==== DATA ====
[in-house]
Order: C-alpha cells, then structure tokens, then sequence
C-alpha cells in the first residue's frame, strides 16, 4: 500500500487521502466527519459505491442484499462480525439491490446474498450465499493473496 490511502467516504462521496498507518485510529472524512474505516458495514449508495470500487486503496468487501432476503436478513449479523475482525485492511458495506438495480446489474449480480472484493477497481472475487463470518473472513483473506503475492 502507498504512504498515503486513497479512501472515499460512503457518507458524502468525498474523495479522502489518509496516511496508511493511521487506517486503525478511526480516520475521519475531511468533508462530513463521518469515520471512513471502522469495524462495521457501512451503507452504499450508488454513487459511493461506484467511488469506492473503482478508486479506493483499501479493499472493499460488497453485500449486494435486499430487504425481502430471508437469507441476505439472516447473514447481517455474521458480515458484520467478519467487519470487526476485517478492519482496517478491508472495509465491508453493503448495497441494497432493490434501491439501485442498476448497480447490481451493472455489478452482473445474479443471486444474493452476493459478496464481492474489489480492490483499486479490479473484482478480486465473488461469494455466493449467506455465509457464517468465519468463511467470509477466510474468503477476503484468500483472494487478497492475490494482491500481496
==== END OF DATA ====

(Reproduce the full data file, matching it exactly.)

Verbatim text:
[in-house]
Order: C-alpha cells, then structure tokens, then sequence
C-alpha cells in the first residue's frame, strides 16, 4: 500500500487521502466527519459505491442484499462480525439491490446474498450465499493473496 490511502467516504462521496498507518485510529472524512474505516458495514449508495470500487486503496468487501432476503436478513449479523475482525485492511458495506438495480446489474449480480472484493477497481472475487463470518473472513483473506503475492 502507498504512504498515503486513497479512501472515499460512503457518507458524502468525498474523495479522502489518509496516511496508511493511521487506517486503525478511526480516520475521519475531511468533508462530513463521518469515520471512513471502522469495524462495521457501512451503507452504499450508488454513487459511493461506484467511488469506492473503482478508486479506493483499501479493499472493499460488497453485500449486494435486499430487504425481502430471508437469507441476505439472516447473514447481517455474521458480515458484520467478519467487519470487526476485517478492519482496517478491508472495509465491508453493503448495497441494497432493490434501491439501485442498476448497480447490481451493472455489478452482473445474479443471486444474493452476493459478496464481492474489489480492490483499486479490479473484482478480486465473488461469494455466493449467506455465509457464517468465519468463511467470509477466510474468503477476503484468500483472494487478497492475490494482491500481496